Almost 4,000 children in homeless accommodation are being stigmatised and denied equal chances in life, charities are warning.
As pupils return to school this week, the latest figures for July reveal that there were 10,275 people in emergency accommodation, including 3,778 children.
The Simon Communities and DePaul and Barnardos have expressed frustration at the numbers of people still living in hotels, B&Bs and emergency hubs which rose by 103 compared to June.
Housing Minister Eoghan Murphy said the increase is "very disappointing" but said 10,000 social houses will be provided this year:
"We are going have to continue to invest a lot of time and resources every month, to not just getting people out of emergency accommodation, which is very, very important, but preventing people from having to enter in the first place."
He suggested that families in homeless accommodation could be moved out of Dublin to areas where there is housing stock, but he said no one will be forced to relocate against their will.
The latest figures from the Department of Housing show an overall increase of 4% since July 2018, when the number of people in emergency accommodation was 9,891. However, the number of families in hotels and B&Bs is down by 3% year on year.
There was a significant increase in homeless adults in Cork which stood at 422 last month, this was up 29% year on year. July also saw the highest number of families in emergency accommodation in the Southwest (Cork and Kerry) with 143 families, this was up 6% compared to June and up 51% in the past 12 months.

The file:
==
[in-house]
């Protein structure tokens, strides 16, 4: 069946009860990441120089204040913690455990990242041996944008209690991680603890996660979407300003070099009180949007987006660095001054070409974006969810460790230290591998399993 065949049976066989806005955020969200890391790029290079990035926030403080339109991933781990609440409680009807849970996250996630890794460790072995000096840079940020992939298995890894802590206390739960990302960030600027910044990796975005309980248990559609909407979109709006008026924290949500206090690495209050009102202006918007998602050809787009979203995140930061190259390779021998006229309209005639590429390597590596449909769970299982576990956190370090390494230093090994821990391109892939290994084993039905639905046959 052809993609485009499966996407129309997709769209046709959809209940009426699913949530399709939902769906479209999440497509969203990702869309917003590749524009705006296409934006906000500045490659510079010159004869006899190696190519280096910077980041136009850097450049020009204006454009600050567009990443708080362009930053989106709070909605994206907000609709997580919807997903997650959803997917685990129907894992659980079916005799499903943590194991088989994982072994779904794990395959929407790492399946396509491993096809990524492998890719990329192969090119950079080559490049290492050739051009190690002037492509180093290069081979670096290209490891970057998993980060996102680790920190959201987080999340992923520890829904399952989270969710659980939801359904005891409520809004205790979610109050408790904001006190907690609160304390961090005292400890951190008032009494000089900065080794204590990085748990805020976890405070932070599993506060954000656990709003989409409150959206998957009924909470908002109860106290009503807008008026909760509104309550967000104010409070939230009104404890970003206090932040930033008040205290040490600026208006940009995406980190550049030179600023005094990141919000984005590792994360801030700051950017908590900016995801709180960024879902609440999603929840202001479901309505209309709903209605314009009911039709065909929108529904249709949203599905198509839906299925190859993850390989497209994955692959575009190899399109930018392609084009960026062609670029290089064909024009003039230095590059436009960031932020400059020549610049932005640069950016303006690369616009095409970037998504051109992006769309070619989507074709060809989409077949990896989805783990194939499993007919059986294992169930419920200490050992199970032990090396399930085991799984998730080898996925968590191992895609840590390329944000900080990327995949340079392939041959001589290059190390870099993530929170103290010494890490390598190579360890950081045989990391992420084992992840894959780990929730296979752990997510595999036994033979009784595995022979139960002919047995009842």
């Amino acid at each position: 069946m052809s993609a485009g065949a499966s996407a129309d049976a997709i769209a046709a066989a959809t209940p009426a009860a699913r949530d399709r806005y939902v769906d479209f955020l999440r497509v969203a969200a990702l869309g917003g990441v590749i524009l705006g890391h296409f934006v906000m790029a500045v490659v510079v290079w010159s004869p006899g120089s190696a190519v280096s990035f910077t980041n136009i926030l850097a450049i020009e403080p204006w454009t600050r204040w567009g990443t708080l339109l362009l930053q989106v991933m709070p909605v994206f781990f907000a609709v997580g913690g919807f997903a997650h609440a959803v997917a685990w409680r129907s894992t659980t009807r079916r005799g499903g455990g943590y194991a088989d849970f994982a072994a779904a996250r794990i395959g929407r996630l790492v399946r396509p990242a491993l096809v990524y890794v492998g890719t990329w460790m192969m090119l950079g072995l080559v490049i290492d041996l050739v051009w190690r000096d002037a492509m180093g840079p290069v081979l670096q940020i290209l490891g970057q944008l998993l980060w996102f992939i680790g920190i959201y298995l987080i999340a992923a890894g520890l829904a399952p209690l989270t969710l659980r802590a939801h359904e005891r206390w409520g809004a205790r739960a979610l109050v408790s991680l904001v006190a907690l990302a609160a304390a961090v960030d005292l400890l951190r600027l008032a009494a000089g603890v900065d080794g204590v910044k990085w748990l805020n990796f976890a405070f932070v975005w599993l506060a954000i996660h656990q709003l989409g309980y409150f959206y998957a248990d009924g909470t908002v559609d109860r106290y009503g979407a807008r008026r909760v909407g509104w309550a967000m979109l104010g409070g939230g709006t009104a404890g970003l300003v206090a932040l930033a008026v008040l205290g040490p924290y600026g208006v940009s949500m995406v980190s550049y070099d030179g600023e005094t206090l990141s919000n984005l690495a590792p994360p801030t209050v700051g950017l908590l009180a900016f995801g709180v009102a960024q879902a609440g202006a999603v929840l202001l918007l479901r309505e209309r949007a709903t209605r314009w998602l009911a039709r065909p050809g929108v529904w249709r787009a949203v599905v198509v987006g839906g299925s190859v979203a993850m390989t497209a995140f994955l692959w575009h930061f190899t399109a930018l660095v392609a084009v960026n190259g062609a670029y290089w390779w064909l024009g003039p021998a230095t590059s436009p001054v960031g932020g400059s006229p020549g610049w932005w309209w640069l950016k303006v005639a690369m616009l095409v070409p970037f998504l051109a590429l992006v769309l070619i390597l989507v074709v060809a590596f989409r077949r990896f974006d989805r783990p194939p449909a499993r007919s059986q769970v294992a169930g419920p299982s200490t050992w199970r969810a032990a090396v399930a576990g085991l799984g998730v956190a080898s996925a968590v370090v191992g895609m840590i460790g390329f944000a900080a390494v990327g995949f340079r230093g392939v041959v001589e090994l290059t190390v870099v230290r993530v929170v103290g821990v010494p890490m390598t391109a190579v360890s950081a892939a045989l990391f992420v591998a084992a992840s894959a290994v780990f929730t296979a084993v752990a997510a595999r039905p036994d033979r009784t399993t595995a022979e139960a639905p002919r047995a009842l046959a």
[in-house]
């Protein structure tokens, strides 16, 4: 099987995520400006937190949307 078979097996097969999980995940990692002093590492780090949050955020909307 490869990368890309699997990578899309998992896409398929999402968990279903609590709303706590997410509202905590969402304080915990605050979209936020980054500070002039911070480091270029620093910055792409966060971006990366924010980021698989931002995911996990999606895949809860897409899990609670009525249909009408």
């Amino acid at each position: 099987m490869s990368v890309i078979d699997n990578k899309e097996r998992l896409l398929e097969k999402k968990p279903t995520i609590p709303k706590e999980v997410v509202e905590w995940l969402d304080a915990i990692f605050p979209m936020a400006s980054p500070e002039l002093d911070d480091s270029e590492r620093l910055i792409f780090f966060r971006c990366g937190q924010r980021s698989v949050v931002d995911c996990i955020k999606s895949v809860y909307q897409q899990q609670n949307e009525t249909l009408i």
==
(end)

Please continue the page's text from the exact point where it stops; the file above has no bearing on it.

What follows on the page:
Wayne Stanley of Simon Communities said the Dáil must address social and affordable housing supply to ensure move-on options when it returns. He pointed to the fact that the figures do not include peoplesleeping rough or surviving in squats; women and children in refuges;people in direct provision; and those who are ‘hidden homeless’ -people staying with family or friends as they have nowhere else to go.
Depaul CEO; David Carroll; said in recent months it appeared as though the tide was turning on homelessness but he said the July figures area "clear indication" that there is still a long way to go to make any significant impact on the numbers presenting as homeless.
“As we speak there are 3,778 children homeless, some of which are travelling from hotels and B&Bs to start a new school term.
The previous Minister for Housing, Simon Coveney, pledged there would be an end to homeless families residing in hotels and B&Bs by July 2017 however, the fact is there still remains families and children living in this situation.
“Starting a new school term is daunting enough for children without the added stresses and stigma that comes with being homeless.
"We need to offer children every chance to excel within their education and residing in hotels and B&Bs can, and will, severely hinder their prospects within education and further into their lives," Mr Carroll said.
Sinn Féin housing spokesman Eoin Ó Broin described the figures as "deeply depressing" and said the increase in homeless children shows that the Government is failing to tackle the ongoing crisis.